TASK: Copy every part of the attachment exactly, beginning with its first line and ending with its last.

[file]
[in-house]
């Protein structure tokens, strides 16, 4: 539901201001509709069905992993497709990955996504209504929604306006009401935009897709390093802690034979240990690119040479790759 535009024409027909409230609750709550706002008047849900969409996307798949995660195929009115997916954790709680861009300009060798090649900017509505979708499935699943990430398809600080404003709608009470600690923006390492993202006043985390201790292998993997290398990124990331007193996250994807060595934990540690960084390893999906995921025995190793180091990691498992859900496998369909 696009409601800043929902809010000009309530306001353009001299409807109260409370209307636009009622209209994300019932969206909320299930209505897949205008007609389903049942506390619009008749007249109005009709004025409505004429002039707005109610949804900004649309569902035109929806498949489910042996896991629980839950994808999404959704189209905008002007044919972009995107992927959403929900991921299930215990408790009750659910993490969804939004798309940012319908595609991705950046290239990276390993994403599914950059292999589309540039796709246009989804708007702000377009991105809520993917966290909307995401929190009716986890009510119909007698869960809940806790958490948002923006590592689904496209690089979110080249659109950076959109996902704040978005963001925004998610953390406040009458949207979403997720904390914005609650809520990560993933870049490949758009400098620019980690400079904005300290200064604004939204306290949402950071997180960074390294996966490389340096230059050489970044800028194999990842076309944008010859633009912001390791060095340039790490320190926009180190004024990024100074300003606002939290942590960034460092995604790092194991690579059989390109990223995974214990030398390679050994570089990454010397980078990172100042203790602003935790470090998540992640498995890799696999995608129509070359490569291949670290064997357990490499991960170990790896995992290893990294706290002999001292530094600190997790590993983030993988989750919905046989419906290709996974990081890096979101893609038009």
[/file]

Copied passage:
[in-house]
């Protein structure tokens, strides 16, 4: 539901201001509709069905992993497709990955996504209504929604306006009401935009897709390093802690034979240990690119040479790759 535009024409027909409230609750709550706002008047849900969409996307798949995660195929009115997916954790709680861009300009060798090649900017509505979708499935699943990430398809600080404003709608009470600690923006390492993202006043985390201790292998993997290398990124990331007193996250994807060595934990540690960084390893999906995921025995190793180091990691498992859900496998369909 696009409601800043929902809010000009309530306001353009001299409807109260409370209307636009009622209209994300019932969206909320299930209505897949205008007609389903049942506390619009008749007249109005009709004025409505004429002039707005109610949804900004649309569902035109929806498949489910042996896991629980839950994808999404959704189209905008002007044919972009995107992927959403929900991921299930215990408790009750659910993490969804939004798309940012319908595609991705950046290239990276390993994403599914950059292999589309540039796709246009989804708007702000377009991105809520993917966290909307995401929190009716986890009510119909007698869960809940806790958490948002923006590592689904496209690089979110080249659109950076959109996902704040978005963001925004998610953390406040009458949207979403997720904390914005609650809520990560993933870049490949758009400098620019980690400079904005300290200064604004939204306290949402950071997180960074390294996966490389340096230059050489970044800028194999990842076309944008010859633009912001390791060095340039790490320190926009180190004024990024100074300003606002939290942590960034460092995604790092194991690579059989390109990223995974214990030398390679050994570089990454010397980078990172100042203790602003935790470090998540992640498995890799696999995608129509070359490569291949670290064997357990490499991960170990790896995992290893990294706290002999001292530094600190997790590993983030993988989750919905046989419906290709996974990081890096979101893609038009």